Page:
Turkey weekend: part one.

I’m in Rossland, celebrating Thanksgiving with some old friends.  We’ve spent the past 48 hours overindulging in food and wine, and there will certainly be more extravagance before we hit the road tomorrow morning.

As I write this, there is an 18-pound turkey roasting away in the oven, stuffed full of herbs and deliciousness.  There are two pies cooling on the windowsill (one apple, one pumpkin), the potatoes and brussels sprouts have been prepped, and there are giant turnips waiting to be peeled and braised.

The breakfasts have been quite extraordinary.  Yesterday morning we had silver dollar pancakes with stewed cinnamon apples, fresh blueberry sauce, organic maple syrup, and whipped cream.  This morning it was handmade rye bread with brie and ripe Bartlett pears, with organic blueberry yogurt, homemade granola and fruit salad.  All of it was washed down with strong coffee made in the stovetop espresso maker.

Last night we had company and opened up a bottle of 2006 Sandhill Gamay Noir.  I’ve had Sandhill before and liked it, but this was a really nice wine.  It’s kind of peppery, with hints of blackberry.  Yum.

We’ve also been enjoying D’s pumpkin squares: shortbread crust with a pumpkin pie filling, topped with a cream cheese icing.  I’m going to steal the idea and see if I can up the ante a little bit.  Also, last night J brought over a spicy eggplant dip that was absolutely lovely: really flavourful and meaty.  I managed to steal a little bit of it before it disappeared.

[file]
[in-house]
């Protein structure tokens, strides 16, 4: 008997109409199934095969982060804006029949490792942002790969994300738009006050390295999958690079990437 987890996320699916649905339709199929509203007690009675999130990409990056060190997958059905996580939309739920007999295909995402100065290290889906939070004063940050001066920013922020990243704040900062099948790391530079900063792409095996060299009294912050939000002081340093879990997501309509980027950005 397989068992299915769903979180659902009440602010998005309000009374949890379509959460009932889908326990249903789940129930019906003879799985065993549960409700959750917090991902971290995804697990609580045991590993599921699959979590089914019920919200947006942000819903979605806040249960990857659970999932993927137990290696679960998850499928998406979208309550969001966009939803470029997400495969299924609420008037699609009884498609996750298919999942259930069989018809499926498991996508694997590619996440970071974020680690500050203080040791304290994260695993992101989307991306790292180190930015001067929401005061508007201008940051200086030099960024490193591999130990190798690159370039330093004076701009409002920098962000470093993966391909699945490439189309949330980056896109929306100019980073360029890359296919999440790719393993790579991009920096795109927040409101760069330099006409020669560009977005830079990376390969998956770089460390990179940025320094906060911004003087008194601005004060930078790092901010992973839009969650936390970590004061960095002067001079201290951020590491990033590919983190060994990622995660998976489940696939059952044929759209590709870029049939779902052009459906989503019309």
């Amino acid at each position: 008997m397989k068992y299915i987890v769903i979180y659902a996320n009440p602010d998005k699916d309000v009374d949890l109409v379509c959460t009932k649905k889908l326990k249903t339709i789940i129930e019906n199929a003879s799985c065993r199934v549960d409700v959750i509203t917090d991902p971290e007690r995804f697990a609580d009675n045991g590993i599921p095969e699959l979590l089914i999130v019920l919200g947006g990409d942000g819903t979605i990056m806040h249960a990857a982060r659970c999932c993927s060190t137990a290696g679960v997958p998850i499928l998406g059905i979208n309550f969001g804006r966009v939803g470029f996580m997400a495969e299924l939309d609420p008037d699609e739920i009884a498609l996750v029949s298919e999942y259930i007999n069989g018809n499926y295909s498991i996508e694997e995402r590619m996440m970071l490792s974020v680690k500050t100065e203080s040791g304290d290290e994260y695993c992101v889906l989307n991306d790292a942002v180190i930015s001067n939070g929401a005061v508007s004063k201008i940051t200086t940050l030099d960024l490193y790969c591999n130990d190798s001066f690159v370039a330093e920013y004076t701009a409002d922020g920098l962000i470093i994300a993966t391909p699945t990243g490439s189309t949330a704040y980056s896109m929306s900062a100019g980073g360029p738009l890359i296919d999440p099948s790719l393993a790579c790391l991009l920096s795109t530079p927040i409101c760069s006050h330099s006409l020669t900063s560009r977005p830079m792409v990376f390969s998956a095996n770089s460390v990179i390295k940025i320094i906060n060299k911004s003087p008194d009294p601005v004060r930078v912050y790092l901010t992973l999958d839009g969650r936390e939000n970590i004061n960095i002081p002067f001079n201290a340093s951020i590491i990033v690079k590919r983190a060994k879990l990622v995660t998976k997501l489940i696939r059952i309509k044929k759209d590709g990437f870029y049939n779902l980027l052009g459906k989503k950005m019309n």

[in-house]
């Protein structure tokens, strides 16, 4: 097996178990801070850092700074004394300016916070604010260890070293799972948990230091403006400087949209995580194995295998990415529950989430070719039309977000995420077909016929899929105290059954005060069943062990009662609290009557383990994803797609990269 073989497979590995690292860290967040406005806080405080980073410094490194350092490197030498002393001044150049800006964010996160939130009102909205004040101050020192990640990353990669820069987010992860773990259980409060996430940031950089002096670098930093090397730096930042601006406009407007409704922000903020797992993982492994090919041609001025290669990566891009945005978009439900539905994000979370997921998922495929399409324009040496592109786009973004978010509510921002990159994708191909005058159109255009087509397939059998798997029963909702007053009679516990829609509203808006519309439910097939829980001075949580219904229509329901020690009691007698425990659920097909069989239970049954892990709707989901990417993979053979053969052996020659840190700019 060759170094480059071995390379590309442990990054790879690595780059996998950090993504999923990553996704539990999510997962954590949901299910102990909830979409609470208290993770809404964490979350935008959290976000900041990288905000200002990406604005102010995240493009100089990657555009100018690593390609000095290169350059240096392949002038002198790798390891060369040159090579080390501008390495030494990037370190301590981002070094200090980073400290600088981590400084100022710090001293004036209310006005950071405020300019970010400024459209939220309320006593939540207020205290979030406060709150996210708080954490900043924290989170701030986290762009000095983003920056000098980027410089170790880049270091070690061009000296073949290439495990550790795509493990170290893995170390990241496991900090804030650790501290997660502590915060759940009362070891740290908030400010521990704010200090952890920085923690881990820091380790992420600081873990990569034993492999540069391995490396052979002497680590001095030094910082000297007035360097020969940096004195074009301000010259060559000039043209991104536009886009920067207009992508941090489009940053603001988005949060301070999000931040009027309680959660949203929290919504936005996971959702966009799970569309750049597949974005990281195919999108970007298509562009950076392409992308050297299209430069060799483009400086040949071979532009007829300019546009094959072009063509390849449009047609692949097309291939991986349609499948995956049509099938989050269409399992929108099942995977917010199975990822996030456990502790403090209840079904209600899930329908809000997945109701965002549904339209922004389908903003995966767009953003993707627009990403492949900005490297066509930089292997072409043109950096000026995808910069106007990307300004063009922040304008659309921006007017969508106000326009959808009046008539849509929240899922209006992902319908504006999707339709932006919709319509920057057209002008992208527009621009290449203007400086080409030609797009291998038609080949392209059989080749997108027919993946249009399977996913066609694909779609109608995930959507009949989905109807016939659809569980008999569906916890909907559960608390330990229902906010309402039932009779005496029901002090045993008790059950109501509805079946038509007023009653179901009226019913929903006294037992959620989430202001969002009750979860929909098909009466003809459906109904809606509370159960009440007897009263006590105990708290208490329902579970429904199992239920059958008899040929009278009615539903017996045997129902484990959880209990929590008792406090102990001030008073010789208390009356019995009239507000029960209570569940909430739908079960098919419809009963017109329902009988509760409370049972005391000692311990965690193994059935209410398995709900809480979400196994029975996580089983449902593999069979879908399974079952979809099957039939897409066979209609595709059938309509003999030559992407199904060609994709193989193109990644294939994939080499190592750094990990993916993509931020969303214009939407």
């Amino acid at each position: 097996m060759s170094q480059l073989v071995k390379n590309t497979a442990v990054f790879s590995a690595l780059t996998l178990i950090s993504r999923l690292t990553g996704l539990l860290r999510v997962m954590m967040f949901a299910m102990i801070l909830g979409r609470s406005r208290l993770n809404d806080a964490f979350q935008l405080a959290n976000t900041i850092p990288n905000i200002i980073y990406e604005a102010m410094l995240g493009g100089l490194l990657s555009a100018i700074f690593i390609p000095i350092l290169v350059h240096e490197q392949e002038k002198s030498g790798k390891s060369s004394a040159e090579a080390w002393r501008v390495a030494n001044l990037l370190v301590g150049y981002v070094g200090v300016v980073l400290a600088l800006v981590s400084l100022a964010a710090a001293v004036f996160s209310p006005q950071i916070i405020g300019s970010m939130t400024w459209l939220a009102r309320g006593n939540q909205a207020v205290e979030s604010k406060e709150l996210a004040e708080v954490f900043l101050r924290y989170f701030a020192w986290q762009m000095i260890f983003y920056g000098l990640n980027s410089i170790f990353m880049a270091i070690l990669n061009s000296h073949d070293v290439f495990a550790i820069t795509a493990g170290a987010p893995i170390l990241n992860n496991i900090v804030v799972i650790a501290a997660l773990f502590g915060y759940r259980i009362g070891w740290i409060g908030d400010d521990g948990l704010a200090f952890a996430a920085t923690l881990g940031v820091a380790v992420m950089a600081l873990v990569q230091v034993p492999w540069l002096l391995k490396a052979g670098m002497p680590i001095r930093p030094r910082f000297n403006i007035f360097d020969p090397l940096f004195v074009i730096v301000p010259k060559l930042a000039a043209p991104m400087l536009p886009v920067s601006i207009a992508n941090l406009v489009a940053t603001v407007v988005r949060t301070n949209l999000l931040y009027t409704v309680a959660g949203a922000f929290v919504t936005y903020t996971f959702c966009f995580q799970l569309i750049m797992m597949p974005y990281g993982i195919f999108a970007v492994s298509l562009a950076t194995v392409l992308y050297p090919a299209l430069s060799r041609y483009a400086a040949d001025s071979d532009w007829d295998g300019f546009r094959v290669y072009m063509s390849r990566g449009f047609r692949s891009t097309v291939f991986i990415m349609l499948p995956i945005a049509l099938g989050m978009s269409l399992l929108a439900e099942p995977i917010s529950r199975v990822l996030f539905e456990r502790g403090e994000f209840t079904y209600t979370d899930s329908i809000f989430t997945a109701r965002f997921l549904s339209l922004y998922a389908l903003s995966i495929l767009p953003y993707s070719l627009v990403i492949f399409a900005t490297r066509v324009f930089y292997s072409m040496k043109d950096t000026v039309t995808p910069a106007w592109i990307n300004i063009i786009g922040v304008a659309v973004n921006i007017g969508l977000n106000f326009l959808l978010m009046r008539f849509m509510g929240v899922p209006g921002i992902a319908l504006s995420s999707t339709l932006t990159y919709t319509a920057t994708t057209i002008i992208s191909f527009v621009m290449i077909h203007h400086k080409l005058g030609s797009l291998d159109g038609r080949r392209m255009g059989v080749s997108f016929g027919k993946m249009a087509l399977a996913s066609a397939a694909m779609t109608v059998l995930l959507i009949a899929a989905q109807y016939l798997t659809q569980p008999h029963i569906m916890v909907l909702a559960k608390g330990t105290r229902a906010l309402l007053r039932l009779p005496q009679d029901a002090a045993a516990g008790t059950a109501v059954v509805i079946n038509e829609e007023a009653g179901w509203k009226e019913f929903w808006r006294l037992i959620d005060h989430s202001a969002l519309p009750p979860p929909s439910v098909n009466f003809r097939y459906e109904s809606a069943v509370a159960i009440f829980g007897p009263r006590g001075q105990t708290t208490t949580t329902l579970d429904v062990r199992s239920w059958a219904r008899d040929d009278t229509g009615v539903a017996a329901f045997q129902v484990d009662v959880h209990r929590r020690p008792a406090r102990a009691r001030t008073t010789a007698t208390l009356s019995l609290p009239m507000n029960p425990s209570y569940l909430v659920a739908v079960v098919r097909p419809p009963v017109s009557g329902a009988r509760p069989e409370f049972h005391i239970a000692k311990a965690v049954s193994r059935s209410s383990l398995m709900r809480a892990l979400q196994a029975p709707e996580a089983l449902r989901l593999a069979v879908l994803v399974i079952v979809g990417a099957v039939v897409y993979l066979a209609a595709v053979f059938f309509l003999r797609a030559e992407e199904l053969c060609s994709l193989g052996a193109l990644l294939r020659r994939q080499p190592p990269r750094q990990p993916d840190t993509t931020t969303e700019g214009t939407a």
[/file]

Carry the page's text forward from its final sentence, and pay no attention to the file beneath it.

Damn, that turkey smells good.

Published by: Eagranie

7 years as a chemist + 9 months of culinary school + 2 years as a pastry chef & chocolatier + a lifetime of writing = this blog. This blog won't always be about chocolate, but it will almost certainly be about food. The name of the blog is a triple play on words. 1. It's a nod to my training as a classical pianist. Among other fantastic accomplishments, J.S. Bach combined technical prowess with artistic inspiration and penned the 24 preludes & fugues that make up The Well-Tempered Clavier, Books I and II. 2. In order to behave properly, chocolate needs to be tempered. In a nutshell, tempering prompts the chocolate to assume its most stable crystalline form (beta prime, if you're interested) so that it is shiny, snappy, and as stable as it can be. 3. Depending on my mood and how we meet, you might agree that I'm well-tempered. Or not.

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